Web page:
Sinhala extremists led by several Buddhist monks attacked a mosque at Grandpass in Colombo on Saturday during the evening prayers at about 6.30 pm. According to local residents, more than 150 people came armed with wooden poles, stones and glass bottles. The mob has also attacked several homes belonging to Muslim people. At least 12 people were injured, three of whom remain in hospital, one in a critical condition.
No one identified the organisation that led the assault. There are several Sinhala-Buddhist extremist groups led by Buddhist monks—Bodu Bala Sena (Buddhist power force), Sinhala Ravaya (Sinhala Echo) and Ravana Balakaya (Ravana Force)—whipping up anti-Muslim sentiment. About a week ago, Sinhala Ravaya monks went to the area and told Islamic clerics to close down the mosque.
The mosque was completed about two months ago, after the government ordered the demolition of an old one nearby under its city development plan. Buddhist extremists opposed the new mosque and warned it should be removed by August 10.
Sections of the media are trying to paint the attack as a result of hostility between Sinhala residents and the Tamil-speaking minority. That is completely false. Grandpass is a predominantly working class area in Colombo where Sinhala, Tamil and Muslim people live and there is no history of communal violence.
Several residents who spoke with WSWS reporters exposed the media lies. “All of us, Sinhala, Tamil and Muslim people alike, live here without any problem,” one said. “We support each other in our religious and social events.”
The assault was obviously planned. According to Muslim residents, the bell of the adjacent Buddhist temple was rung to gather attackers. They blocked the mosque gate and entered. At the time, there were some 90 worshippers inside, who were sent to the upper floor by the clerics for their own protection. The mob tried to set fire to the building but were forced to retreat as worshippers began to resist and hundreds of Muslim people rushed to the mosque.
Residents said the police just watched the violence, without preventing it. The Sri Lanka Muslim Council condemned the attack as “a blatant violation of the fundamental rights of Muslims” in Sri Lanka and accused the police of “failing to intervene,” despite the presence of senior officers .
The government deployed riot police and an elite special police task force only after Muslim youth began retaliating. The police imposed 13-hour curfews on Saturday and Sunday nights. On Sunday, President Mahinda Rajapakse instructed several of his ministers to hold discussions with Muslim government ministers, and Muslim and Buddhist clerics, in a bid to quell anger among Muslims.
After the discussion, Technology Minister Champika Ranawaka, the general secretary of the Jathika Hela Urumaya (JHU)—which has been in the forefront of provocative campaign against Muslims—told the media that the issue was solved “through a just solution acceptable to all sides.” Under the “solution,” the Muslim clerics have to relocate the mosque to the old location that had been earmarked for demolition.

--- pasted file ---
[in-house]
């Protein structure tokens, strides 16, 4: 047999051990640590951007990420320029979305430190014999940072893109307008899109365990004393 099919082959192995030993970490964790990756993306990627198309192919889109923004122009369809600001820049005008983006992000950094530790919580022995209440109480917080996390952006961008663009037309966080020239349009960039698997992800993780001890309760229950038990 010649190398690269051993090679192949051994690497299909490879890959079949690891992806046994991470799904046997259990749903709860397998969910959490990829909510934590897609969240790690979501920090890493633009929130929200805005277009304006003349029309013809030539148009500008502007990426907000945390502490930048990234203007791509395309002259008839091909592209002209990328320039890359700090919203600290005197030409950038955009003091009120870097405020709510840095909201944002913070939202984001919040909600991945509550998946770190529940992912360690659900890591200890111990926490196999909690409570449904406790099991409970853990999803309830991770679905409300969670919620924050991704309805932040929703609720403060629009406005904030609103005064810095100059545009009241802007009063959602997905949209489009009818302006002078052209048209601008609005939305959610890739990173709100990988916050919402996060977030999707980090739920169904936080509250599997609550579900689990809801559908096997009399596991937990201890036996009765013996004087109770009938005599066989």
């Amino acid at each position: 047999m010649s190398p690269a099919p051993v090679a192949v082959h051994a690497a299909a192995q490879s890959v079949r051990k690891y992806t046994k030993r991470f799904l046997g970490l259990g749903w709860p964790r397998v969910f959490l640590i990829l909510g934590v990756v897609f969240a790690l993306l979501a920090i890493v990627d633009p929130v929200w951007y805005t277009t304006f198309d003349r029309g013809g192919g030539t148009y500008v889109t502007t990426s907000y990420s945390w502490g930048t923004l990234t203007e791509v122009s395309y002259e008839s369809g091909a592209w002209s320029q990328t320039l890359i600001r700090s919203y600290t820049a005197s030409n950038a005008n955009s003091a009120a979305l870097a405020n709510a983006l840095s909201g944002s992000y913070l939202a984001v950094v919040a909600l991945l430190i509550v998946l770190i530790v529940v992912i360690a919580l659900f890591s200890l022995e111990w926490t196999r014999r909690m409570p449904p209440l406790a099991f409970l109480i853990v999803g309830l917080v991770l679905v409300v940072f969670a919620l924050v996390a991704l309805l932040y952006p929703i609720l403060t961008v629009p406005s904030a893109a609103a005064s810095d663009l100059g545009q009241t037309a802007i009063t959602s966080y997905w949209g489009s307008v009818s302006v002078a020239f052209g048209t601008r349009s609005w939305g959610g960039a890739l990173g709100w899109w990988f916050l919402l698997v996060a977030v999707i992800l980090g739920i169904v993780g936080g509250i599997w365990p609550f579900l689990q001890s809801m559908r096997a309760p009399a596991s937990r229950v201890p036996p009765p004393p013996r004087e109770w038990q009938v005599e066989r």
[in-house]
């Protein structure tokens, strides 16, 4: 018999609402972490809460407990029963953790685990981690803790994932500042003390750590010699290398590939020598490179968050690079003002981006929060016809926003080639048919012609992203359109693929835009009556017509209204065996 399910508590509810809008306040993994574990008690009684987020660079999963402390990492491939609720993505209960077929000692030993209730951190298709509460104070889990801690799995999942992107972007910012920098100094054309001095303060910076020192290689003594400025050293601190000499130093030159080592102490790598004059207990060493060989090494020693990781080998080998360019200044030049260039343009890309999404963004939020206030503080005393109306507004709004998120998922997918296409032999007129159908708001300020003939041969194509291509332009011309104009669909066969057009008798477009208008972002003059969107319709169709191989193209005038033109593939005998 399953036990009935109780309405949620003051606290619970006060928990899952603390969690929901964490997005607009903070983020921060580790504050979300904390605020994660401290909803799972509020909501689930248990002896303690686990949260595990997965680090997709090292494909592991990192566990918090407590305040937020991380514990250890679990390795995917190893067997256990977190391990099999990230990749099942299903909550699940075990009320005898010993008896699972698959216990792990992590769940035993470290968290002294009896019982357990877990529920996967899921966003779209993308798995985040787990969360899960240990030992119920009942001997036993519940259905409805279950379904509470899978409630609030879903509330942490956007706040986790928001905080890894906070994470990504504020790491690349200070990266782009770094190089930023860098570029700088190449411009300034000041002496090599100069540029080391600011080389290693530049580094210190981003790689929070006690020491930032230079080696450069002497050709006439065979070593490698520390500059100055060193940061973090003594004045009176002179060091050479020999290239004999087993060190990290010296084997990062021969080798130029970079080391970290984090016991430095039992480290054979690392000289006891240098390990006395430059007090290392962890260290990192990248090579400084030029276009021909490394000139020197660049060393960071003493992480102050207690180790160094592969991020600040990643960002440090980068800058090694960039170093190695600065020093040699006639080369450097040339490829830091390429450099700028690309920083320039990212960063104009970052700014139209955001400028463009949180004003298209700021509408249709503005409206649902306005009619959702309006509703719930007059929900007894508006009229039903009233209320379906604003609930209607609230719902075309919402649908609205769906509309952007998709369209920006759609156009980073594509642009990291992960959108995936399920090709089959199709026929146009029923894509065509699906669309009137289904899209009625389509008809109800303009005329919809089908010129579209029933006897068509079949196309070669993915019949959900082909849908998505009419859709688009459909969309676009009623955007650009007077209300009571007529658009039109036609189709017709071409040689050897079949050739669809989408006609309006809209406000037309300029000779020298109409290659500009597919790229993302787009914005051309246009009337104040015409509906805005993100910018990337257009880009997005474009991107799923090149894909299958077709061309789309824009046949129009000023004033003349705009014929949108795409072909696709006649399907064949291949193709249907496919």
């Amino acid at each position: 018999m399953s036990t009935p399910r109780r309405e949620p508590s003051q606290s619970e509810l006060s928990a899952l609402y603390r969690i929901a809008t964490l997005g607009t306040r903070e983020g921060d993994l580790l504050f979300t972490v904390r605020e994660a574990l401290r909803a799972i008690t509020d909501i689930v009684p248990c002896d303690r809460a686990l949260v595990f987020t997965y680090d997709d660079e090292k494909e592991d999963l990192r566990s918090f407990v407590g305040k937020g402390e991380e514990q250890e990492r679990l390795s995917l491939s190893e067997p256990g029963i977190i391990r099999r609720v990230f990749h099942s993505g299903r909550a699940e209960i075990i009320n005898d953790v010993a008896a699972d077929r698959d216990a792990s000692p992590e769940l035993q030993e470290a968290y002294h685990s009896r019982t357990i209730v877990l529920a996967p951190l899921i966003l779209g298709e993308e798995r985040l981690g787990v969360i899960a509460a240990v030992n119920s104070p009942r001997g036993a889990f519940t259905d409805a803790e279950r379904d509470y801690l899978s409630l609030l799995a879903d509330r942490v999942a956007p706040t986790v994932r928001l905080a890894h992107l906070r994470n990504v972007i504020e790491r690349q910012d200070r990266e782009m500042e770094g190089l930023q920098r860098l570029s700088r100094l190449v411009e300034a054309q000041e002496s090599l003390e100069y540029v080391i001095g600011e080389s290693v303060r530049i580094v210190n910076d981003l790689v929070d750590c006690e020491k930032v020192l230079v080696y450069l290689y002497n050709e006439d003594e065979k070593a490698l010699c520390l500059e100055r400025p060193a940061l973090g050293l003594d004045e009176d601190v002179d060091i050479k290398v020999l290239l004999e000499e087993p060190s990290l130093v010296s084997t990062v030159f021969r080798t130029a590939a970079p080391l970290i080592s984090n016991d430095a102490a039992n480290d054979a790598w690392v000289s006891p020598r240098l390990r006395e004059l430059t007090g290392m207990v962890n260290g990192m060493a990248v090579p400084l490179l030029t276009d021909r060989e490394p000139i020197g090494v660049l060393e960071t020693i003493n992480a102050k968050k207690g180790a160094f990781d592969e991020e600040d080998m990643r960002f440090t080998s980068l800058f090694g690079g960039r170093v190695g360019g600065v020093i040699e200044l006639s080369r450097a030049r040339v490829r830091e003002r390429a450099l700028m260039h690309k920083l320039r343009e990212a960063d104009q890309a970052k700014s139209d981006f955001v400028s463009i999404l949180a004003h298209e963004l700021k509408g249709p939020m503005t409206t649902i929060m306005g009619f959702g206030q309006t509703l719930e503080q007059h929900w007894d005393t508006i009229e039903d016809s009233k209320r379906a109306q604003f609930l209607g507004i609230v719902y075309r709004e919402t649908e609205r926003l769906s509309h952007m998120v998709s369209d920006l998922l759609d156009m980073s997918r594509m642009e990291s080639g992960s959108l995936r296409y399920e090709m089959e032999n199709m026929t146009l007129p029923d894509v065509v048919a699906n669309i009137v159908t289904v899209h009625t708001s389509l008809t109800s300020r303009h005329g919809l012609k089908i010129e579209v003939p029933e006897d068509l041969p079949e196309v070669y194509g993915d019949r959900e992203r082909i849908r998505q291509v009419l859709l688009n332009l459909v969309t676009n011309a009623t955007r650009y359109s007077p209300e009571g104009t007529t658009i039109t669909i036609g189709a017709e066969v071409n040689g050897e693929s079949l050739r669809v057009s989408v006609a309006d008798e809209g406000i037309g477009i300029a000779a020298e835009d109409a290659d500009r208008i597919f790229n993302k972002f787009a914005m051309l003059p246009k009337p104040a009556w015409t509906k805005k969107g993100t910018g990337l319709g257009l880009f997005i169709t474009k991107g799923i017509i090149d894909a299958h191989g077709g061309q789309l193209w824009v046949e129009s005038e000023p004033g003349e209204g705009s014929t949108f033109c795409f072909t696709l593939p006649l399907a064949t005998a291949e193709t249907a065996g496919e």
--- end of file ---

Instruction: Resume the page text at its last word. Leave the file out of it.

Muslim ministers in the ruling coalition issued a statement condemning the attack and mildly criticising the government for not preventing earlier attacks. These ministers, including Sri Lanka Muslim Congress leader Rauf Hakeem, are anxious to maintain their privileged posts. They plan to ask the Organisation of Islamic Cooperation to press the government to halt the anti-Muslim campaign.
The latest attack is not an isolated incident. Muslim Council president N. M. Ameen told the media that more than 20 mosques had been attacked since last year. These occurred at Anuradhapura and Dambulla in North-Central province, Balangoda in Ratnapura District, Mahiyangana in Badulla District, and several other places. In March, two Muslim-owned businesses at Papiliyana in Colombo were attacked.
The extremist Sinhala-Buddhist organisations continue their anti-Muslim campaign with impunity, thanks to the patronage of Rajapakse’s United People Freedom Alliance (UPFA) government and the support of the JHU. Bodu Bala Sena has built a multi-storey building in Colombo with the government’s aid. Defence Secretary Gotabhaya Rajapakse, the president’s brother, has a particularly close relationship with Bodu Bala Sena.
In June, Sinhala Ravaya organised a 250-kilometre march from Kataragama to Colombo, seeking to inflame anti-Muslim sentiment. Among its demands were a halt to the killing of cattle and outlawing religious conversion. On the way, the marchers set fire to a beef stall at Tangalla, a criminal offence. Police just watched the blaze. At the end of the march, leading Buddhist monks were entertained by President Rajapakse, who promised to implement their demands within two months.
The Rajapakse government has turned to such anti-Muslim campaigns, along with continuing anti-Tamil propaganda, in order to divide the working class along ethnic and religious lines. The government, already facing growing opposition to its austerity measures dictated by the International Monetary Fund (IMF), is preparing more attacks on jobs, wages and social programs such as health and education.
The government’s economic measures and violations of basic democratic rights have provoked a spate of protests by government workers, rural peasants and students in recent months. A recent demonstration by thousands of people at Weliweriya, in Gampaha district, against industrial water pollution pointed to the growing social unrest. On August 1, Rajapakse’s government deployed the military to suppress the protest, killing three youth.
A clear pattern has emerged. The government is whipping up communalism with the help of Sinhala Buddhist extremist groups, while using military and police-state methods to suppress workers, youth and the poor.